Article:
Three judges on the 9th U.S. Circuit Court of Appeals are expected to hear arguments on Monday on gay marriage bans in Hawaii, Idaho and Nevada.
As The Associated Press reports, “The hearings come as gay marriage supporters have piled up legal victories in federal courts across the country this year, nullifying bans in more than a dozen states.”
In the Hawaii case — Jackson v. Abercrombie — the state argues that a legal challenge by gay couples to Hawaii’s now-defunct 1998 law restricting marriage to one man and one woman is moot since the state legalized same-sex marriage in November 2013.
But, as the AP explains, “attorneys representing the Hawaii Family Forum, which opposes gay marriage, are asking the court to keep alive the forum’s legal case. …”
Hawaii Deputy Attorneys General Robert Nakatsuji and Girard Lau will be appearing on behalf of Gov. Neil Abercrombie.
Marriage equality supporters at the Hawaii State Capitol, November 2013.
Chad Blair/Civil Beat
In related news, the AP reports, “Fifteen states that allow gay marriage, led by Massachusetts, filed a brief asking the justices to take up three cases from Virginia, Utah and Oklahoma and overturn bans.”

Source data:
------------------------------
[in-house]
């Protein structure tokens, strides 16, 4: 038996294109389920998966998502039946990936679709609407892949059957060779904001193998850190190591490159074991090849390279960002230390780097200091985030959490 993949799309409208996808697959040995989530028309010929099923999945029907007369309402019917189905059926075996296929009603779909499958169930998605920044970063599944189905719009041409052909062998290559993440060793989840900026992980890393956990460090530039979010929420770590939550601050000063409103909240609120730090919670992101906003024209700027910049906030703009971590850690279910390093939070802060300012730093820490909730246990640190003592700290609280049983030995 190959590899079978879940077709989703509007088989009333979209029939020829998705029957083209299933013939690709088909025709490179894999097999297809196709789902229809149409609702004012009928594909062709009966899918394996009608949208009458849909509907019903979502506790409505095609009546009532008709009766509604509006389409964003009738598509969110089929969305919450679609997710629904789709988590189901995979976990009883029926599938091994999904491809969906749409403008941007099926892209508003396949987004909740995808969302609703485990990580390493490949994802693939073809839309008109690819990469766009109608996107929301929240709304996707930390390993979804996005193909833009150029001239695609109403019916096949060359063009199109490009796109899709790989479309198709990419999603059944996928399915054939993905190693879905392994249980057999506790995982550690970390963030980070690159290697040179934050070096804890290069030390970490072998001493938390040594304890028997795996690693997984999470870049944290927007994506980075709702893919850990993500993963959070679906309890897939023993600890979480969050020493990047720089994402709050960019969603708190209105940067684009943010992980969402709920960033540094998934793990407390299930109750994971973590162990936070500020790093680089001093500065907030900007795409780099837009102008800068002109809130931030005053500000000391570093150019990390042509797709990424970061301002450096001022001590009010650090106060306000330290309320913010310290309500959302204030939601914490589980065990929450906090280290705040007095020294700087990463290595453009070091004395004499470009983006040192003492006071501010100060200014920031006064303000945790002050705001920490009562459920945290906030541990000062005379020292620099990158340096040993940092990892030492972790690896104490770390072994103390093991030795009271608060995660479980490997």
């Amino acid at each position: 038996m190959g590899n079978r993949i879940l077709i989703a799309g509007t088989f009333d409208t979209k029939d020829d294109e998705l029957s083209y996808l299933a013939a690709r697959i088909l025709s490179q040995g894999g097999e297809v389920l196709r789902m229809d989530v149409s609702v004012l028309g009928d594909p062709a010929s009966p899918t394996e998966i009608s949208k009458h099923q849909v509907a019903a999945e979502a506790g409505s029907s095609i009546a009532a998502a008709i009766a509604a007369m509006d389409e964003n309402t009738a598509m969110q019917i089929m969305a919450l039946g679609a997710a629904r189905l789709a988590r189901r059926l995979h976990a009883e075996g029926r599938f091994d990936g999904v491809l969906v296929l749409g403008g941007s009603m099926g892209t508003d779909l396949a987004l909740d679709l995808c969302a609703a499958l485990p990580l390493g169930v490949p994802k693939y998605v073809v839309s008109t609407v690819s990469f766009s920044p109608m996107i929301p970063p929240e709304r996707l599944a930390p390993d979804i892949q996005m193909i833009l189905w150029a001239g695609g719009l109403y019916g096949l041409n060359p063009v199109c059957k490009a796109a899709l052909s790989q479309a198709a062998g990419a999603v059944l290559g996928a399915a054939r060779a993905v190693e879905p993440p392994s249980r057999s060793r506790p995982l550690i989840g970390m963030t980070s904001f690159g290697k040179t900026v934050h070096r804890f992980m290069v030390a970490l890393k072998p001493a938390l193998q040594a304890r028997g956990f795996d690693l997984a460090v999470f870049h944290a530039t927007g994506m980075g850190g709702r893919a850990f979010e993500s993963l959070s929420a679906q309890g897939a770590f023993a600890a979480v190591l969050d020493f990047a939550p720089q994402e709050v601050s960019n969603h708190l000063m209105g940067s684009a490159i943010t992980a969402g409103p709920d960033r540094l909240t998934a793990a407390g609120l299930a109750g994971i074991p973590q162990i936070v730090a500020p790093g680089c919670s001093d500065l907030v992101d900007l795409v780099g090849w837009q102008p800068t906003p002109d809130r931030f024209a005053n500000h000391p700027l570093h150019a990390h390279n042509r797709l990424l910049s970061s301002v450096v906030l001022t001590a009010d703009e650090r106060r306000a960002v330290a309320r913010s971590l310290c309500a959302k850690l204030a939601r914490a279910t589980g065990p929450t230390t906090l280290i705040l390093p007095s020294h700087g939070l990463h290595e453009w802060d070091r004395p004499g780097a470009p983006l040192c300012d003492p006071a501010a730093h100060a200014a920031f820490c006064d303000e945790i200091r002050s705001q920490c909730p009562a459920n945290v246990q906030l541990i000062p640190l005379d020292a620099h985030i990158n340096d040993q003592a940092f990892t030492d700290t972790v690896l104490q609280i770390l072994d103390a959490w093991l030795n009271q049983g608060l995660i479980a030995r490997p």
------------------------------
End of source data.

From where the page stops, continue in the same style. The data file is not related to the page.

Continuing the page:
The AP adds, “Thirty-two states that either allow gay marriage or have banned it asked the U.S. Supreme Court on (Sept. 4) to settle the issue once and for all.”
Hawaii joined in support of the Massachusetts amicus brief.
“The time has come to end the exclusion of same-sex couples from the institution of marriage,” according to the executive summary of the Massachusetts brief in Kitchen v. Herbert. “Twenty jurisdictions currently permit same-sex couples to marry, and they contain nearly half of the Nation’s population.”
The summary adds, “Some estimates suggest that as many as 200,000 same-sex couples have already wed in the United States. Yet many of these couples experience few, if any, of the benefits, protections, or obligations that flow from civil marriage, because they reside within the thirty-one States that currently ban such unions. Thousands of other couples anxiously await the chance to wed the partner of their choosing in their home States.”
Finally, the AP also reports, “The Mormon church and four religious organizations are asking the U.S. Supreme Court to intervene and settle once and for all the question of whether states can outlaw gay marriage.”
In a statement Friday, the Church of Jesus Christ of Latter-day Saints said it joined a friend-of-the-court brief “asking the high court to hear Utah’s marriage case.”
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